This is infuriating.

In June 2004, Lucia was convicted of 7 murders and 3 attempted murders by the Court of Appeal in The Hague. She was given a life sentence; in view of the lack of evidence, a perplexing sentence. There are no eye witnesses, there is no direct incriminating evidence. Lucia was never seen in a suspicious situation. She was never found in possession of any of the poisons she was alleged to have used.

So how did they catch this supposed murderer? Why were they even investigating her?

Everything started with an at first glance striking number of incidents (deaths or resuscitations) during Lucia’s shifts at the Juliana Children’s Hospital in the Hague: the JKZ. The run drew attention to her. Seven incidents in a row all in the shifts of one nurse could not possibly be a matter of chance! The services of a former statistician, now professor of Psychology of Law, Henk Elffers, were called in, and the number he came up with must have wiped out all remaining doubt. He figured that the probability that all of seven incidents could have happened during Lucia’s shifts by pure chance was 1 in 6,000,000,000.

So instead of looking at the data to support a theory, they looked at the data to form a theory. This is totally the wrong approach. You can find all sorts of patterns given a large enough data set. That is why seasoned researchers form a theory first and then analyze or gather data in order to test the theory. If you have no theory you’re just doing cargo cult science. As for the 1 in 6,000,000,000 chance, it looks like a case of the Birthday Paradox. Given enough deaths and nurses, the probability of some nurse being present in 7 consecutive deaths is pretty high. Ben Goldacre has more.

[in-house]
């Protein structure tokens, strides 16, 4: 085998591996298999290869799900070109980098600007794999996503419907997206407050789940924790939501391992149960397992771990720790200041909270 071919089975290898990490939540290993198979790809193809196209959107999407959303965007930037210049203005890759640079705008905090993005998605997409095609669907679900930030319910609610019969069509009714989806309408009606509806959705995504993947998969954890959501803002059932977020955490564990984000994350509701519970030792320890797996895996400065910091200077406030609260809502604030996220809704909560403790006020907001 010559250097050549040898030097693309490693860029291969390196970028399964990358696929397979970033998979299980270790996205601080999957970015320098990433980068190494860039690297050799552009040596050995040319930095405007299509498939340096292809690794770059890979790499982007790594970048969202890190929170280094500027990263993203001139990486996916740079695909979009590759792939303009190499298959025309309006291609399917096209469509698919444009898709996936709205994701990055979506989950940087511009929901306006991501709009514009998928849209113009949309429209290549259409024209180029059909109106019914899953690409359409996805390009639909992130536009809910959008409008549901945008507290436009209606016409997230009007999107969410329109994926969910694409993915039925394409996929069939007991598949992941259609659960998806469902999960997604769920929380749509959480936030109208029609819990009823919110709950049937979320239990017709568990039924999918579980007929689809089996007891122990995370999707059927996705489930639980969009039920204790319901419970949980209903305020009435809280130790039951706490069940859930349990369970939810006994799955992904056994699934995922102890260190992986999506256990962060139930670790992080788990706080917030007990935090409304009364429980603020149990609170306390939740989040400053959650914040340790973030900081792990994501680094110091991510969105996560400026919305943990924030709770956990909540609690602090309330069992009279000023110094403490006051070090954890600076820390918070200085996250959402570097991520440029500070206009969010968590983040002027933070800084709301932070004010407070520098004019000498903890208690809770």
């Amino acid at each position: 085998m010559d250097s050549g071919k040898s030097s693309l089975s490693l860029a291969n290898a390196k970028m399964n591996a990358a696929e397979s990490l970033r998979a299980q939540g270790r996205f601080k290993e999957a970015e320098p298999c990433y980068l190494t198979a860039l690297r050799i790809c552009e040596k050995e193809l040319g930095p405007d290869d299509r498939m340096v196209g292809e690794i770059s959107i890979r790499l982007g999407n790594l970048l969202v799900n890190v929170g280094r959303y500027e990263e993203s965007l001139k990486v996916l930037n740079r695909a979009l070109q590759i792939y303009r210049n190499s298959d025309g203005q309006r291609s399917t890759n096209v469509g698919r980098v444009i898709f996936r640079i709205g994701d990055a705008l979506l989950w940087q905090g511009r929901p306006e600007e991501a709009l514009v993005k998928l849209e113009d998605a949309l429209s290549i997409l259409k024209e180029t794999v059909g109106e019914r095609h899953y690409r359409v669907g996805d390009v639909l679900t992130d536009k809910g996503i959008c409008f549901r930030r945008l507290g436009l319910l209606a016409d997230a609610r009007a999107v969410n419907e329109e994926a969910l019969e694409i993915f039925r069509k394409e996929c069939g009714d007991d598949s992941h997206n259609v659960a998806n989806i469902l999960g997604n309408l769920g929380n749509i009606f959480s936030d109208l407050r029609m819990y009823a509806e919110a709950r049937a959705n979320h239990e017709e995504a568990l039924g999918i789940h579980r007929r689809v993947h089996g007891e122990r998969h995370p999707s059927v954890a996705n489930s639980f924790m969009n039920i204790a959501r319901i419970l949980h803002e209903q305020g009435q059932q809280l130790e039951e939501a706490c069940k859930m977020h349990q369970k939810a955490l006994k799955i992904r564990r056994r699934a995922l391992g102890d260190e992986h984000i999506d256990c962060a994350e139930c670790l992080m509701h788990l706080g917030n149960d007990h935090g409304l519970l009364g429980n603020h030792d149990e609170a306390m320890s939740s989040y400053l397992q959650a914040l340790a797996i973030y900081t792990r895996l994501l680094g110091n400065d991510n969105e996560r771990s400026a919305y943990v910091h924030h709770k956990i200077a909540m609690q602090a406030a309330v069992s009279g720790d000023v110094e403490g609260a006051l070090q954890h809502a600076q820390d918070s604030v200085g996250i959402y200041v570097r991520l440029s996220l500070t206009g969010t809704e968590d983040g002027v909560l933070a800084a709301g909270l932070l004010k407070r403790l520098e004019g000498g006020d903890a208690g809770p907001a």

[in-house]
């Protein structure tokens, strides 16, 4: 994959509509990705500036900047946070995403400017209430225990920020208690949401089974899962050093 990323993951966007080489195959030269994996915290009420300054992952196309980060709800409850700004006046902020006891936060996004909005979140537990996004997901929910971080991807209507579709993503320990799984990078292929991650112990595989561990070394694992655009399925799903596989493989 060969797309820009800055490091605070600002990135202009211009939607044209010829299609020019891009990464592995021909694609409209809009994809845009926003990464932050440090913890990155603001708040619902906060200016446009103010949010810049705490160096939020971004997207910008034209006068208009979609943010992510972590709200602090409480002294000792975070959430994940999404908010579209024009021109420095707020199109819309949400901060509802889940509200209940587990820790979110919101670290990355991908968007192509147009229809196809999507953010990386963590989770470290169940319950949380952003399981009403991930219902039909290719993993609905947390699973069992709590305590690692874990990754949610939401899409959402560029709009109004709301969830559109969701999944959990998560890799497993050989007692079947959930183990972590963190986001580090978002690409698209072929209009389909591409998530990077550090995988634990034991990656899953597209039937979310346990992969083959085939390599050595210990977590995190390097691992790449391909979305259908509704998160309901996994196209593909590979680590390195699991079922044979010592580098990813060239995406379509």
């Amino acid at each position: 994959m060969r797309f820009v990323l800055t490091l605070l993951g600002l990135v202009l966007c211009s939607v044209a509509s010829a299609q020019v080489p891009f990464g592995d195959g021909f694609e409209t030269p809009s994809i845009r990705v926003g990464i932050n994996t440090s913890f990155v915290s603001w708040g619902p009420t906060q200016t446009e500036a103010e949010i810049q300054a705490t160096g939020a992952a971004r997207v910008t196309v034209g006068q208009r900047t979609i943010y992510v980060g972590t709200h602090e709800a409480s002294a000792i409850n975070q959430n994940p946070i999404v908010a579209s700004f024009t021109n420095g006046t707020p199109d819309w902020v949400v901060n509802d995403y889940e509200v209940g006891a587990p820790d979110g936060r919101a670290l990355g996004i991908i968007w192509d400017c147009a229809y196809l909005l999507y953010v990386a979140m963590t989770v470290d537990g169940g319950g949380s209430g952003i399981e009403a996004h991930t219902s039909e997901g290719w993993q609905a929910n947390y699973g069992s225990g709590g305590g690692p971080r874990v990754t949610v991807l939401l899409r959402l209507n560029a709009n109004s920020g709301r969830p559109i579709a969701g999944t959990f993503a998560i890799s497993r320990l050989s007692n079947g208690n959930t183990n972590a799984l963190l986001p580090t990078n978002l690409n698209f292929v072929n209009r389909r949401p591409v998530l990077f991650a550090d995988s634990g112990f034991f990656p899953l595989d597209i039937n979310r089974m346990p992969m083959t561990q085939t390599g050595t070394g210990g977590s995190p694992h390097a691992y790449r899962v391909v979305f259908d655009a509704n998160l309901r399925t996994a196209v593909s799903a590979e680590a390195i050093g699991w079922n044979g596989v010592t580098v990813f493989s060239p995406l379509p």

Even more bizarre was the staggering foolishness by some of the statistical experts used in the court. One, Henk Elffers, a professor of law, combined individual statistical tests by taking p-values – a mathematical expression of statistical significance – and multiplying them together. This bit is for the nerds: you do not just multiply p-values together, you weave them with a clever tool, like maybe ‘Fisher’s method for combination of independent p-values’. If you multiply p-values together, then chance incidents will rapidly appear to be vanishingly unlikely. Let’s say you worked in twenty hospitals, each with a pattern of incidents that is purely random noise: let’s say p=0.5. If you multiply those harmless p-values, of entirely chance findings, you end up with a final p-value of p < 0.000001, falsely implying that the outcome is extremely highly statistically significant. With this mathematical error, by this reasoning, if you change hospitals a lot, you automatically become a suspect.

Multiplying p-values? Really?